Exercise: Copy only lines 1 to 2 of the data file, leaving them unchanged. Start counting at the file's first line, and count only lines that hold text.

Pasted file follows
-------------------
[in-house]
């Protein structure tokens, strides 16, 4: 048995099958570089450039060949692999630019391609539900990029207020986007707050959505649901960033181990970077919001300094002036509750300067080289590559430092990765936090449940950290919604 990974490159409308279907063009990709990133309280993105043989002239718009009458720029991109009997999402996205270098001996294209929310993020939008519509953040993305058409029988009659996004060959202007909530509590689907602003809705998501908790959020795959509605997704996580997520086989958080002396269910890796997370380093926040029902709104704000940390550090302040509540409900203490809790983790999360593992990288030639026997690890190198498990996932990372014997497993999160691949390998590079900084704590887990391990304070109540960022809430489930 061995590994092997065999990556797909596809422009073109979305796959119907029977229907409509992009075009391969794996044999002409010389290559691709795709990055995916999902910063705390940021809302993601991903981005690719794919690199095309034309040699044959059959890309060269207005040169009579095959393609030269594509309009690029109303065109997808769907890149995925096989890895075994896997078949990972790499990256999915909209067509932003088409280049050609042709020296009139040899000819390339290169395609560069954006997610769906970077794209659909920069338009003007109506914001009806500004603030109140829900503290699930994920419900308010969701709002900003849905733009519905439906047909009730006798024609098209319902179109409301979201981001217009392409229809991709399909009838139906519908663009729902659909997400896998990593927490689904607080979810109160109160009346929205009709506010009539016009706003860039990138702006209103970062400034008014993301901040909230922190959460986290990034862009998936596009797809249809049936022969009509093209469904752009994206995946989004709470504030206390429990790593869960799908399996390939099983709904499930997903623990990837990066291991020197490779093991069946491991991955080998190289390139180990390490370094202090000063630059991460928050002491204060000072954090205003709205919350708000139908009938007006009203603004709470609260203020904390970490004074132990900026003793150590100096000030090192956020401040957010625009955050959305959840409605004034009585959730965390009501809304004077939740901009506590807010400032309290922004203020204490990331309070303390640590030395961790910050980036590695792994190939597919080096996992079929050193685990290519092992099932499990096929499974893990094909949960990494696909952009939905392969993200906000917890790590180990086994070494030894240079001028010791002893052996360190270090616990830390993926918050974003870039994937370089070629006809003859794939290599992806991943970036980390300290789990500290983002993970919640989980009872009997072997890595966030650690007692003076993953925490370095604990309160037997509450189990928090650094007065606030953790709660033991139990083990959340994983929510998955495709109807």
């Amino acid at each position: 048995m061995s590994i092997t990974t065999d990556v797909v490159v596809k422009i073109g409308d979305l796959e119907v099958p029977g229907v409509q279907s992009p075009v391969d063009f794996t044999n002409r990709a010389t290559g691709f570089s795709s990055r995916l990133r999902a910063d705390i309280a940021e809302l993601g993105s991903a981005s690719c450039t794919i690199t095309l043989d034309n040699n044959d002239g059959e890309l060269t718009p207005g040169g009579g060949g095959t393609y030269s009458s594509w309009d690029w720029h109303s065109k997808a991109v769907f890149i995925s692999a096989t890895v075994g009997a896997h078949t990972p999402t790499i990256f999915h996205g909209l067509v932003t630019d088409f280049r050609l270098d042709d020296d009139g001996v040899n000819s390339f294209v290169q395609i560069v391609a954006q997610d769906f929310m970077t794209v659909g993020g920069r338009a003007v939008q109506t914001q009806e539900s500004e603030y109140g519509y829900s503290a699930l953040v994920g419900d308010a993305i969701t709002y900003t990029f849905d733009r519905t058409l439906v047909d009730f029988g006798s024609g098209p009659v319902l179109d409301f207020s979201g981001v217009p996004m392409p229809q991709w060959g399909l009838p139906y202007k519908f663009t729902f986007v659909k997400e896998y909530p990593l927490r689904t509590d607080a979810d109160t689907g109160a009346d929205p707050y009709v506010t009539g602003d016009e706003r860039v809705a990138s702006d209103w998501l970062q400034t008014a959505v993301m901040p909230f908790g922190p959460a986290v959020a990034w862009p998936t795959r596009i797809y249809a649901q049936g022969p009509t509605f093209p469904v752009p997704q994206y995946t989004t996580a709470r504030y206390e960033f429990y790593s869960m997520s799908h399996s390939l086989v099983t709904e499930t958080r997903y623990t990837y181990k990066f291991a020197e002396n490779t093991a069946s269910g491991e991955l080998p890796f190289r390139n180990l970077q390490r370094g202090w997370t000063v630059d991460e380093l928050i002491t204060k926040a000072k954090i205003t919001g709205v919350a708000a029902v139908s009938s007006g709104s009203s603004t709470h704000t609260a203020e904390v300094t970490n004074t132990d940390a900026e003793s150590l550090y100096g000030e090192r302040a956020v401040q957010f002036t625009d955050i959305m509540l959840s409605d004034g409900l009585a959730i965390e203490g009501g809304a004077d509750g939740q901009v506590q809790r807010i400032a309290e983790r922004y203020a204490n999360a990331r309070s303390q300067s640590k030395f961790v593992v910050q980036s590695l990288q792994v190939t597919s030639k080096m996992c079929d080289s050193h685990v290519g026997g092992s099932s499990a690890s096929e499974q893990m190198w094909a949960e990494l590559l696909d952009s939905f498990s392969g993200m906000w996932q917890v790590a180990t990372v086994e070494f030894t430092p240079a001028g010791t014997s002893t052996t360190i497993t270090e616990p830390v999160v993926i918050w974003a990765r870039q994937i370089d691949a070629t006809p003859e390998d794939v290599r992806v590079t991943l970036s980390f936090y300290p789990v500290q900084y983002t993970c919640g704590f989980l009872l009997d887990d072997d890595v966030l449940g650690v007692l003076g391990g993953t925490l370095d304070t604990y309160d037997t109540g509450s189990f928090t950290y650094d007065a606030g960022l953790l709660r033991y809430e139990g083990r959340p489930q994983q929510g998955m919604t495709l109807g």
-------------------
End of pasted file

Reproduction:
[in-house]
């Protein structure tokens, strides 16, 4: 048995099958570089450039060949692999630019391609539900990029207020986007707050959505649901960033181990970077919001300094002036509750300067080289590559430092990765936090449940950290919604 990974490159409308279907063009990709990133309280993105043989002239718009009458720029991109009997999402996205270098001996294209929310993020939008519509953040993305058409029988009659996004060959202007909530509590689907602003809705998501908790959020795959509605997704996580997520086989958080002396269910890796997370380093926040029902709104704000940390550090302040509540409900203490809790983790999360593992990288030639026997690890190198498990996932990372014997497993999160691949390998590079900084704590887990391990304070109540960022809430489930 061995590994092997065999990556797909596809422009073109979305796959119907029977229907409509992009075009391969794996044999002409010389290559691709795709990055995916999902910063705390940021809302993601991903981005690719794919690199095309034309040699044959059959890309060269207005040169009579095959393609030269594509309009690029109303065109997808769907890149995925096989890895075994896997078949990972790499990256999915909209067509932003088409280049050609042709020296009139040899000819390339290169395609560069954006997610769906970077794209659909920069338009003007109506914001009806500004603030109140829900503290699930994920419900308010969701709002900003849905733009519905439906047909009730006798024609098209319902179109409301979201981001217009392409229809991709399909009838139906519908663009729902659909997400896998990593927490689904607080979810109160109160009346929205009709506010009539016009706003860039990138702006209103970062400034008014993301901040909230922190959460986290990034862009998936596009797809249809049936022969009509093209469904752009994206995946989004709470504030206390429990790593869960799908399996390939099983709904499930997903623990990837990066291991020197490779093991069946491991991955080998190289390139180990390490370094202090000063630059991460928050002491204060000072954090205003709205919350708000139908009938007006009203603004709470609260203020904390970490004074132990900026003793150590100096000030090192956020401040957010625009955050959305959840409605004034009585959730965390009501809304004077939740901009506590807010400032309290922004203020204490990331309070303390640590030395961790910050980036590695792994190939597919080096996992079929050193685990290519092992099932499990096929499974893990094909949960990494696909952009939905392969993200906000917890790590180990086994070494030894240079001028010791002893052996360190270090616990830390993926918050974003870039994937370089070629006809003859794939290599992806991943970036980390300290789990500290983002993970919640989980009872009997072997890595966030650690007692003076993953925490370095604990309160037997509450189990928090650094007065606030953790709660033991139990083990959340994983929510998955495709109807």